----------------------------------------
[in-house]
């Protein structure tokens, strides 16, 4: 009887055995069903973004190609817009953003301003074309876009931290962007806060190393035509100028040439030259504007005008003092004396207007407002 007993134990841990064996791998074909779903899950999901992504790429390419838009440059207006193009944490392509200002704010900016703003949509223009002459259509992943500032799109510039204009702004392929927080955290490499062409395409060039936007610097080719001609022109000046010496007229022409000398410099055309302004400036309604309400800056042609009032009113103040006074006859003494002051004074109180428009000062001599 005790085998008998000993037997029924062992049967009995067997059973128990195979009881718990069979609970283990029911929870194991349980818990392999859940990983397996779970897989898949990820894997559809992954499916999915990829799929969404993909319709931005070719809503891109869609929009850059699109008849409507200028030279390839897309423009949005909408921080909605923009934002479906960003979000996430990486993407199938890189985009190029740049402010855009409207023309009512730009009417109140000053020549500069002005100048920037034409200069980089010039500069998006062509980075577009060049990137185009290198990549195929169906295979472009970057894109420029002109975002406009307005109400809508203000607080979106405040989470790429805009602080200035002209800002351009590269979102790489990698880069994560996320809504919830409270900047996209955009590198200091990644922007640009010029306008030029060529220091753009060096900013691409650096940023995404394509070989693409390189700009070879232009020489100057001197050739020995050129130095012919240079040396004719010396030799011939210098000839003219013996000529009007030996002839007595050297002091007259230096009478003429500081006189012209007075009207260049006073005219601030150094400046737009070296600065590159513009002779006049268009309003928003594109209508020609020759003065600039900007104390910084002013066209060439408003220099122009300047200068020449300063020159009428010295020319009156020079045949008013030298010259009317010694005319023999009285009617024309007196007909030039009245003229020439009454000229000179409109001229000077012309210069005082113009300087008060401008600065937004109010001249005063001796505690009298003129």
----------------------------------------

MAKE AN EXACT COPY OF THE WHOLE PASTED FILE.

[in-house]
């Protein structure tokens, strides 16, 4: 009887055995069903973004190609817009953003301003074309876009931290962007806060190393035509100028040439030259504007005008003092004396207007407002 007993134990841990064996791998074909779903899950999901992504790429390419838009440059207006193009944490392509200002704010900016703003949509223009002459259509992943500032799109510039204009702004392929927080955290490499062409395409060039936007610097080719001609022109000046010496007229022409000398410099055309302004400036309604309400800056042609009032009113103040006074006859003494002051004074109180428009000062001599 005790085998008998000993037997029924062992049967009995067997059973128990195979009881718990069979609970283990029911929870194991349980818990392999859940990983397996779970897989898949990820894997559809992954499916999915990829799929969404993909319709931005070719809503891109869609929009850059699109008849409507200028030279390839897309423009949005909408921080909605923009934002479906960003979000996430990486993407199938890189985009190029740049402010855009409207023309009512730009009417109140000053020549500069002005100048920037034409200069980089010039500069998006062509980075577009060049990137185009290198990549195929169906295979472009970057894109420029002109975002406009307005109400809508203000607080979106405040989470790429805009602080200035002209800002351009590269979102790489990698880069994560996320809504919830409270900047996209955009590198200091990644922007640009010029306008030029060529220091753009060096900013691409650096940023995404394509070989693409390189700009070879232009020489100057001197050739020995050129130095012919240079040396004719010396030799011939210098000839003219013996000529009007030996002839007595050297002091007259230096009478003429500081006189012209007075009207260049006073005219601030150094400046737009070296600065590159513009002779006049268009309003928003594109209508020609020759003065600039900007104390910084002013066209060439408003220099122009300047200068020449300063020159009428010295020319009156020079045949008013030298010259009317010694005319023999009285009617024309007196007909030039009245003229020439009454000229000179409109001229000077012309210069005082113009300087008060401008600065937004109010001249005063001796505690009298003129």